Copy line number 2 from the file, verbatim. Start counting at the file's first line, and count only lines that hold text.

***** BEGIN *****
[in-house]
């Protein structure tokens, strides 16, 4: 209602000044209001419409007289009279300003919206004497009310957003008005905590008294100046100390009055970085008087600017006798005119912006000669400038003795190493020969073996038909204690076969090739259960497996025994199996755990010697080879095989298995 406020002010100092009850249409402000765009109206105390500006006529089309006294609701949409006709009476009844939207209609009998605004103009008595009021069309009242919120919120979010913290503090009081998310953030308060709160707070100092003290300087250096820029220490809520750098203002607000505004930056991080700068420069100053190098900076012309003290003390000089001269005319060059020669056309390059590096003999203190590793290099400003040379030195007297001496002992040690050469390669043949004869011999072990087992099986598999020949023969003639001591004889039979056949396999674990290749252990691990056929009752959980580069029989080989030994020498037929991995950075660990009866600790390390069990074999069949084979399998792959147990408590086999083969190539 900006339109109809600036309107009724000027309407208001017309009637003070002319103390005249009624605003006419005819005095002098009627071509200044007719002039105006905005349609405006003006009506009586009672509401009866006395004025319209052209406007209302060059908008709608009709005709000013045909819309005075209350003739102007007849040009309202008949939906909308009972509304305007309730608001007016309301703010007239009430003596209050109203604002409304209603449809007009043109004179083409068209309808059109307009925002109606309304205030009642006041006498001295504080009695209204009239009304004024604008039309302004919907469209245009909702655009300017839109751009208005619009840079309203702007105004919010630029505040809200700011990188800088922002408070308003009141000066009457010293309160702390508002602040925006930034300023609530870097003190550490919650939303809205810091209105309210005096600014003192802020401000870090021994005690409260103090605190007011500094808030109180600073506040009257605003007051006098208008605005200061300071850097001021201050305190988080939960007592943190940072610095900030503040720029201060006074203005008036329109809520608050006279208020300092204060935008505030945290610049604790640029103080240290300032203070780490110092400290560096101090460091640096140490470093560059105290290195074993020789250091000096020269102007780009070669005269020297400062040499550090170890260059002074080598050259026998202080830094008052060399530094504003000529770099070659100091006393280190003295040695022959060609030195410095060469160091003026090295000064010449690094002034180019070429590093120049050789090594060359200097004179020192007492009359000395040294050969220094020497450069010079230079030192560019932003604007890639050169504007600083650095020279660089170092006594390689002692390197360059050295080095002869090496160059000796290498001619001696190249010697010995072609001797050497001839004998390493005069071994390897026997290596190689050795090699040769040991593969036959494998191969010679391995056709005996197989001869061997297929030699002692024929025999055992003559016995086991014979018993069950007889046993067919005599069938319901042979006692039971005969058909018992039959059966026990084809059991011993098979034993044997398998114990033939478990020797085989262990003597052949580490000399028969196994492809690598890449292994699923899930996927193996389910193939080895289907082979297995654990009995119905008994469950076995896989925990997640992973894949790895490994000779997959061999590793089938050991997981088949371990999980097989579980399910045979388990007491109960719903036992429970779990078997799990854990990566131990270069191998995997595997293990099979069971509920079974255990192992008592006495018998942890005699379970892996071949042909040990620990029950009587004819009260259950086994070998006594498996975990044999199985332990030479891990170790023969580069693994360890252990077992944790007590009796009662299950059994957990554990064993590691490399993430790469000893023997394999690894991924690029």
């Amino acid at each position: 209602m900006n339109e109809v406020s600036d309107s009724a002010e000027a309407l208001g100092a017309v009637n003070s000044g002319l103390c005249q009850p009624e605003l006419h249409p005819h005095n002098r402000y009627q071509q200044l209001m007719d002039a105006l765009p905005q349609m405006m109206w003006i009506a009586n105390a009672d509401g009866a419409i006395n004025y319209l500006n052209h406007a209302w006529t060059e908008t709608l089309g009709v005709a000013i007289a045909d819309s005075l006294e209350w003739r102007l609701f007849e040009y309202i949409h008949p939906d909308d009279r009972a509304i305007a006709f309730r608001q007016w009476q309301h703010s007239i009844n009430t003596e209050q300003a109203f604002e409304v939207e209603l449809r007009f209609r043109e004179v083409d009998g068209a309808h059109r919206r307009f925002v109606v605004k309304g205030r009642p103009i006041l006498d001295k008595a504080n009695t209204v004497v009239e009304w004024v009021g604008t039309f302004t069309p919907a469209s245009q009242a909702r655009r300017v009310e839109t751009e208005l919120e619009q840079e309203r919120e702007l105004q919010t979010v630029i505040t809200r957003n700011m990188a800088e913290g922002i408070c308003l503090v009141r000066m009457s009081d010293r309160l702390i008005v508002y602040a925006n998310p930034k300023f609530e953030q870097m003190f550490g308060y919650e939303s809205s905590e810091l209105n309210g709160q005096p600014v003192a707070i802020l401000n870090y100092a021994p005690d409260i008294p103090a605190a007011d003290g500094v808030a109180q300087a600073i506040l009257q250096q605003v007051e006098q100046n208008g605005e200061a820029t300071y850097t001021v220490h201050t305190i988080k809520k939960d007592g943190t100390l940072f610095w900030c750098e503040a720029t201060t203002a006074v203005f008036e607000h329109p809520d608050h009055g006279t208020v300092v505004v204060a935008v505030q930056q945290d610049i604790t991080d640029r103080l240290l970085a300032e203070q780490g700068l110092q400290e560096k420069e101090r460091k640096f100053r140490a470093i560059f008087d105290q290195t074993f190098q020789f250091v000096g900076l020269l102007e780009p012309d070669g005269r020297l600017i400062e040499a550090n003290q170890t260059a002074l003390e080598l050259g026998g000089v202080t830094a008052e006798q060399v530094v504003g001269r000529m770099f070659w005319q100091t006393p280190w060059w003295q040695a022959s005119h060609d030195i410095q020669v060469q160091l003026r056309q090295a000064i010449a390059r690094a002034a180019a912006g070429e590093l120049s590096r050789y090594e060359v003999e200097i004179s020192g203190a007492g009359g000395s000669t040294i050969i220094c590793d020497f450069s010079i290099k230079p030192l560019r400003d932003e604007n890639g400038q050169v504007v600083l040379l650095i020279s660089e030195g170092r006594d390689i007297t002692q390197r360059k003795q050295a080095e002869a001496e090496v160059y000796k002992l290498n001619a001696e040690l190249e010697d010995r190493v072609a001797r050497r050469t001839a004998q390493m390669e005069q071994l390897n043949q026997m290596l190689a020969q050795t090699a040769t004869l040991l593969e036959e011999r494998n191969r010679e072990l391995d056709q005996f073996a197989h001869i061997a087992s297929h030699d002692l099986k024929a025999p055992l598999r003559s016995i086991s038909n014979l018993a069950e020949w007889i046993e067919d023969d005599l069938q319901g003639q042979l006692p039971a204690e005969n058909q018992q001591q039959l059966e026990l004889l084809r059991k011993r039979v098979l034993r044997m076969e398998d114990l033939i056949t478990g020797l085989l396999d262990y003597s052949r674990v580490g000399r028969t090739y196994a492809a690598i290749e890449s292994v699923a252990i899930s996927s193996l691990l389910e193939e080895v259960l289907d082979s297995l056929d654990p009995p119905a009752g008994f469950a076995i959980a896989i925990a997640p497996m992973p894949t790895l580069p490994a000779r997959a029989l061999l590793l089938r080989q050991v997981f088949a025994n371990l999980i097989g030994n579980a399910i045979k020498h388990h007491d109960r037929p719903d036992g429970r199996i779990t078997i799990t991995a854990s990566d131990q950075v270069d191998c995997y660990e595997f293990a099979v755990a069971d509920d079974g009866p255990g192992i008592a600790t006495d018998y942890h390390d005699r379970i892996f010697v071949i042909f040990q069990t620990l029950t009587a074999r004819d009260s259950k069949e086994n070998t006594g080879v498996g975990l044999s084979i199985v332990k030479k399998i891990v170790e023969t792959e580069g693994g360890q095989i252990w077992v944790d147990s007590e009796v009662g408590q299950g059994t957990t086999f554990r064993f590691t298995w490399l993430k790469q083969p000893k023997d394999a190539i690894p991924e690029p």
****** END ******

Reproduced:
């Protein structure tokens, strides 16, 4: 209602000044209001419409007289009279300003919206004497009310957003008005905590008294100046100390009055970085008087600017006798005119912006000669400038003795190493020969073996038909204690076969090739259960497996025994199996755990010697080879095989298995 406020002010100092009850249409402000765009109206105390500006006529089309006294609701949409006709009476009844939207209609009998605004103009008595009021069309009242919120919120979010913290503090009081998310953030308060709160707070100092003290300087250096820029220490809520750098203002607000505004930056991080700068420069100053190098900076012309003290003390000089001269005319060059020669056309390059590096003999203190590793290099400003040379030195007297001496002992040690050469390669043949004869011999072990087992099986598999020949023969003639001591004889039979056949396999674990290749252990691990056929009752959980580069029989080989030994020498037929991995950075660990009866600790390390069990074999069949084979399998792959147990408590086999083969190539 900006339109109809600036309107009724000027309407208001017309009637003070002319103390005249009624605003006419005819005095002098009627071509200044007719002039105006905005349609405006003006009506009586009672509401009866006395004025319209052209406007209302060059908008709608009709005709000013045909819309005075209350003739102007007849040009309202008949939906909308009972509304305007309730608001007016309301703010007239009430003596209050109203604002409304209603449809007009043109004179083409068209309808059109307009925002109606309304205030009642006041006498001295504080009695209204009239009304004024604008039309302004919907469209245009909702655009300017839109751009208005619009840079309203702007105004919010630029505040809200700011990188800088922002408070308003009141000066009457010293309160702390508002602040925006930034300023609530870097003190550490919650939303809205810091209105309210005096600014003192802020401000870090021994005690409260103090605190007011500094808030109180600073506040009257605003007051006098208008605005200061300071850097001021201050305190988080939960007592943190940072610095900030503040720029201060006074203005008036329109809520608050006279208020300092204060935008505030945290610049604790640029103080240290300032203070780490110092400290560096101090460091640096140490470093560059105290290195074993020789250091000096020269102007780009070669005269020297400062040499550090170890260059002074080598050259026998202080830094008052060399530094504003000529770099070659100091006393280190003295040695022959060609030195410095060469160091003026090295000064010449690094002034180019070429590093120049050789090594060359200097004179020192007492009359000395040294050969220094020497450069010079230079030192560019932003604007890639050169504007600083650095020279660089170092006594390689002692390197360059050295080095002869090496160059000796290498001619001696190249010697010995072609001797050497001839004998390493005069071994390897026997290596190689050795090699040769040991593969036959494998191969010679391995056709005996197989001869061997297929030699002692024929025999055992003559016995086991014979018993069950007889046993067919005599069938319901042979006692039971005969058909018992039959059966026990084809059991011993098979034993044997398998114990033939478990020797085989262990003597052949580490000399028969196994492809690598890449292994699923899930996927193996389910193939080895289907082979297995654990009995119905008994469950076995896989925990997640992973894949790895490994000779997959061999590793089938050991997981088949371990999980097989579980399910045979388990007491109960719903036992429970779990078997799990854990990566131990270069191998995997595997293990099979069971509920079974255990192992008592006495018998942890005699379970892996071949042909040990620990029950009587004819009260259950086994070998006594498996975990044999199985332990030479891990170790023969580069693994360890252990077992944790007590009796009662299950059994957990554990064993590691490399993430790469000893023997394999690894991924690029």